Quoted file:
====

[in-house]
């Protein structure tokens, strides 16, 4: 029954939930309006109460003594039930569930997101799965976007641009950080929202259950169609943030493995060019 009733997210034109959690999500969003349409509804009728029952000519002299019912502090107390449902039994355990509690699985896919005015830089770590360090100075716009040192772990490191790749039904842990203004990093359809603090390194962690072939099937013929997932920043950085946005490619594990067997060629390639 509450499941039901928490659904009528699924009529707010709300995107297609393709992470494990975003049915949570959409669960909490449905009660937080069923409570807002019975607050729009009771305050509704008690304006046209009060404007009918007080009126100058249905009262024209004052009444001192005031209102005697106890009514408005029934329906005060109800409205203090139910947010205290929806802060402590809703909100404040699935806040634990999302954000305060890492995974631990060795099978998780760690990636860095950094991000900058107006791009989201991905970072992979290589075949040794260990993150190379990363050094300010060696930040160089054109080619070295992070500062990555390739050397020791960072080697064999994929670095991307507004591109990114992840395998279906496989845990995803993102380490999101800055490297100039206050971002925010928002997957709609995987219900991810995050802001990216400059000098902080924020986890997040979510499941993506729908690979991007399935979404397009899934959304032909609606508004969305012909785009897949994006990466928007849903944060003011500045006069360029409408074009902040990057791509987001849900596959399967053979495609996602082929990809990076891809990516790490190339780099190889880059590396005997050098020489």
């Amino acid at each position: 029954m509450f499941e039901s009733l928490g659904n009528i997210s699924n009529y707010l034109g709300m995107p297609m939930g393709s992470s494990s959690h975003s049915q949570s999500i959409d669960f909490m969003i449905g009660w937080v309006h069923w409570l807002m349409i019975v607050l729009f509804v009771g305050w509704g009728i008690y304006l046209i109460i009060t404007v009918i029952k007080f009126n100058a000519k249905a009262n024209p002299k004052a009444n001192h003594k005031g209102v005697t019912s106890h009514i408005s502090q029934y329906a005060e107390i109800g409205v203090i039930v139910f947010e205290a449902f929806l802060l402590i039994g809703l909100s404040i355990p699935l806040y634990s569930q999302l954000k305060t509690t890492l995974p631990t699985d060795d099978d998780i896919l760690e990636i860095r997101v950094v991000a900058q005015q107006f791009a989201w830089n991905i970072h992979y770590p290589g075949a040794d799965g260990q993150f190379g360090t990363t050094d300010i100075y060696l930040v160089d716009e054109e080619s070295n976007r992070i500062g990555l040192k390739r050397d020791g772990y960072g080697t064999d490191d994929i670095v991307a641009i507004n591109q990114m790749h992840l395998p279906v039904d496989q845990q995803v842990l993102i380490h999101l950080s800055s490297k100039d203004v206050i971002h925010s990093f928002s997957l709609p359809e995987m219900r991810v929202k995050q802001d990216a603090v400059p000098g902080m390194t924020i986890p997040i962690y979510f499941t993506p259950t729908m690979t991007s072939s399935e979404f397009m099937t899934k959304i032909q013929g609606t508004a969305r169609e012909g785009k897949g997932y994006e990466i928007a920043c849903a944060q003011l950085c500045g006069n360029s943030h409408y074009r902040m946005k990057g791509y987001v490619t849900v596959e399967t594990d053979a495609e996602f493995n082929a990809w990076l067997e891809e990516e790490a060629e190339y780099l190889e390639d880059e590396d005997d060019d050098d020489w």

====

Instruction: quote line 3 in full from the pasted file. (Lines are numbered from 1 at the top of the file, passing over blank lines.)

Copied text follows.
């Amino acid at each position: 029954m509450f499941e039901s009733l928490g659904n009528i997210s699924n009529y707010l034109g709300m995107p297609m939930g393709s992470s494990s959690h975003s049915q949570s999500i959409d669960f909490m969003i449905g009660w937080v309006h069923w409570l807002m349409i019975v607050l729009f509804v009771g305050w509704g009728i008690y304006l046209i109460i009060t404007v009918i029952k007080f009126n100058a000519k249905a009262n024209p002299k004052a009444n001192h003594k005031g209102v005697t019912s106890h009514i408005s502090q029934y329906a005060e107390i109800g409205v203090i039930v139910f947010e205290a449902f929806l802060l402590i039994g809703l909100s404040i355990p699935l806040y634990s569930q999302l954000k305060t509690t890492l995974p631990t699985d060795d099978d998780i896919l760690e990636i860095r997101v950094v991000a900058q005015q107006f791009a989201w830089n991905i970072h992979y770590p290589g075949a040794d799965g260990q993150f190379g360090t990363t050094d300010i100075y060696l930040v160089d716009e054109e080619s070295n976007r992070i500062g990555l040192k390739r050397d020791g772990y960072g080697t064999d490191d994929i670095v991307a641009i507004n591109q990114m790749h992840l395998p279906v039904d496989q845990q995803v842990l993102i380490h999101l950080s800055s490297k100039d203004v206050i971002h925010s990093f928002s997957l709609p359809e995987m219900r991810v929202k995050q802001d990216a603090v400059p000098g902080m390194t924020i986890p997040i962690y979510f499941t993506p259950t729908m690979t991007s072939s399935e979404f397009m099937t899934k959304i032909q013929g609606t508004a969305r169609e012909g785009k897949g997932y994006e990466i928007a920043c849903a944060q003011l950085c500045g006069n360029s943030h409408y074009r902040m946005k990057g791509y987001v490619t849900v596959e399967t594990d053979a495609e996602f493995n082929a990809w990076l067997e891809e990516e790490a060629e190339y780099l190889e390639d880059e590396d005997d060019d050098d020489w």